Kentucky-grown hemp may be sold, Conway's office says

jpatton1@herald-leader.comApril 3, 2014 

Van Deren Coke took this photo of a Fayette County hemp field in 1942. Hemp was a major cash crop in Kentucky at the time.

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The Kentucky Department of Agriculture is gearing up to grow hemp this year after a letter from Kentucky Attorney General Jack Conway indicates that farmers will be allowed to sell what they produce.

The state began making plans after President Barack Obama signed the U.S. Farm Bill in February that included language at the behest of U.S. Sen. Mitch McConnell, R-Louisville, to allow universities and state agriculture departments to grow research plots of hemp.

On Tuesday, Conway's office sent Agriculture Commissioner James Comer an advisory letter indicating that "absent any federal guidance to the contrary, (the Farm Bill) appears to exempt hemp pilot programs from the Controlled Substances Act, allowing the sale of hemp in Kentucky by those programs."

Comer said this will make a world of difference. Before, he said, some farmers were worried that they might have to destroy the crop. But the bill calls for researching marketability, so selling appears to be OK, Conway's office concluded.

There is no restriction on the size of the hemp research plots.

Now, Comer said, companies and universities are eager to make plans. Eastern Kentucky University is considering growing hemp on its university farm. Pilot projects have been under discussion with the universities of Kentucky and Louisville and Kentucky State, Murray State and Morehead State universities.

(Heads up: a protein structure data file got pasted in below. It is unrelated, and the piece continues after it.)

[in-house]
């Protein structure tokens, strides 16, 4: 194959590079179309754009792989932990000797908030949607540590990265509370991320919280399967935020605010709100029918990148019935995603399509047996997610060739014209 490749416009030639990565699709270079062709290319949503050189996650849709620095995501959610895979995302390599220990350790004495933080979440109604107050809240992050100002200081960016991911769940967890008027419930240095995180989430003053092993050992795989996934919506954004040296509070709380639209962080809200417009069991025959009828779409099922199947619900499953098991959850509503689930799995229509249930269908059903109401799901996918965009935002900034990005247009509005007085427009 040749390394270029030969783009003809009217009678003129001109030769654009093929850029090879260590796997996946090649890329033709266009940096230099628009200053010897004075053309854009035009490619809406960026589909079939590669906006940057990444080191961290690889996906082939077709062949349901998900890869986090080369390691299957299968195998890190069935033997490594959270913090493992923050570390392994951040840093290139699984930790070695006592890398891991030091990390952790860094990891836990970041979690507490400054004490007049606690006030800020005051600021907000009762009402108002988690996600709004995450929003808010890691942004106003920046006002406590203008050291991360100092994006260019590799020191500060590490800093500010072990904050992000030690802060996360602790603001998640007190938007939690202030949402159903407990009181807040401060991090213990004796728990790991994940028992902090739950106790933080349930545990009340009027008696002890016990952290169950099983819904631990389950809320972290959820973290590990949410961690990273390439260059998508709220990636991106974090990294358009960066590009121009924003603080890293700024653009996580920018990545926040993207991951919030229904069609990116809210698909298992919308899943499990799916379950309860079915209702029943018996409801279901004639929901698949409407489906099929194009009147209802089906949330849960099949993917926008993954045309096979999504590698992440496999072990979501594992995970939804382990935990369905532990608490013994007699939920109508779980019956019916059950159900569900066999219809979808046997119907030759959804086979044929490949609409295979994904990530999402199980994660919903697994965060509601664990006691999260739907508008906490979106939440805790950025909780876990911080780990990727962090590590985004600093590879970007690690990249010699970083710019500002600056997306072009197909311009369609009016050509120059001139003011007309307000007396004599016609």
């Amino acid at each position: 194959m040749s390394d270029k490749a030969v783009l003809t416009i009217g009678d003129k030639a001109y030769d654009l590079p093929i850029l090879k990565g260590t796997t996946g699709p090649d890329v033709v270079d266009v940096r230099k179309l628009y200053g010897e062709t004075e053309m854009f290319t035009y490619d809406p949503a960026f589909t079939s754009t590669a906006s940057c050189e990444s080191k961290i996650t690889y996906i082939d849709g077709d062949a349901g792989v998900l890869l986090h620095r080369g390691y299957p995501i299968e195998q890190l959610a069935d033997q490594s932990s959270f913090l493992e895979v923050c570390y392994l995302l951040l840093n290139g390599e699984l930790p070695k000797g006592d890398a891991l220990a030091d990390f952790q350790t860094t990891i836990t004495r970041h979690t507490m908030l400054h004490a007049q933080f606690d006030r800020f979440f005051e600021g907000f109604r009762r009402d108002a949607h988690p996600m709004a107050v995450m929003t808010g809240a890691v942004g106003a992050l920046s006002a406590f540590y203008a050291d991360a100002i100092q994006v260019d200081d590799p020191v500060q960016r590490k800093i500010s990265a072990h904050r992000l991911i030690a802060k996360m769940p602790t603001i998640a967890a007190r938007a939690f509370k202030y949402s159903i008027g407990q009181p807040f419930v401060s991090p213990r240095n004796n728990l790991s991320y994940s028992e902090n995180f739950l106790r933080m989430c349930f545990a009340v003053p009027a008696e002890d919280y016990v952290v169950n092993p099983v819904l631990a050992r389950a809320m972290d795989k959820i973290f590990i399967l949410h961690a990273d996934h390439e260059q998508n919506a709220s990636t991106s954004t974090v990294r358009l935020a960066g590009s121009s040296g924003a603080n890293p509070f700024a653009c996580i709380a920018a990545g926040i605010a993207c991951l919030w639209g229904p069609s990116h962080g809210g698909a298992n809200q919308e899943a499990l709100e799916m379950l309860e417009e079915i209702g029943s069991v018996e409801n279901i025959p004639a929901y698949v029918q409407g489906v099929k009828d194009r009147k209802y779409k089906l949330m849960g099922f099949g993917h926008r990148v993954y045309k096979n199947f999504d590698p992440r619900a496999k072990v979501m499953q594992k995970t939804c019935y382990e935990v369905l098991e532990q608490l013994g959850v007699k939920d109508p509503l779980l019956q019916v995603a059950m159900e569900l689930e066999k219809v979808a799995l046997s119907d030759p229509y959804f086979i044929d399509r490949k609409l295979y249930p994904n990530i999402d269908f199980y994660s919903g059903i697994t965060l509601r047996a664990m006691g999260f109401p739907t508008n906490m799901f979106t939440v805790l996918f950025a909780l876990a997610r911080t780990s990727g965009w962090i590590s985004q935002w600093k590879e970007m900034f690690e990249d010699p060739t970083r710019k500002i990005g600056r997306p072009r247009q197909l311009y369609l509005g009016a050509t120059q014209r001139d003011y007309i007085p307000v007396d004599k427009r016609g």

Hundreds of potential growers have already inquired via the agriculture department's website.

Comer said he was on the phone Thursday with the nutrition company Nutiva.

"They're very interested in purchasing the processed hemp seed," Comer said. "Because of this letter, you're going to see the universities want to do projects on a much larger scale — if we can get the seeds in."

That's the big hitch now: getting foreign hemp seed into the United States. Customs agents already have sent some back.

"We're having a whale of a time getting seeds in here. It's more challenging than we ever thought it would be," Comer said. "It's probably going to have an effect on the amount grown here because we can't get the seeds."

Comer said the department has obtained about 500 pounds of seed, which would probably be enough for only one 10-acre plot.

"We're trying to get a container, which would be thousands of pounds," he said.

"I think most of the seed, if we can get it, will be from Canada and China. And they're totally different plants."

Either way, time is getting short.

"It needs to be in the ground between May 1 and May 10," Comer said.

Janet Patton: (859) 231-3264. Twitter: @janetpattonhl.

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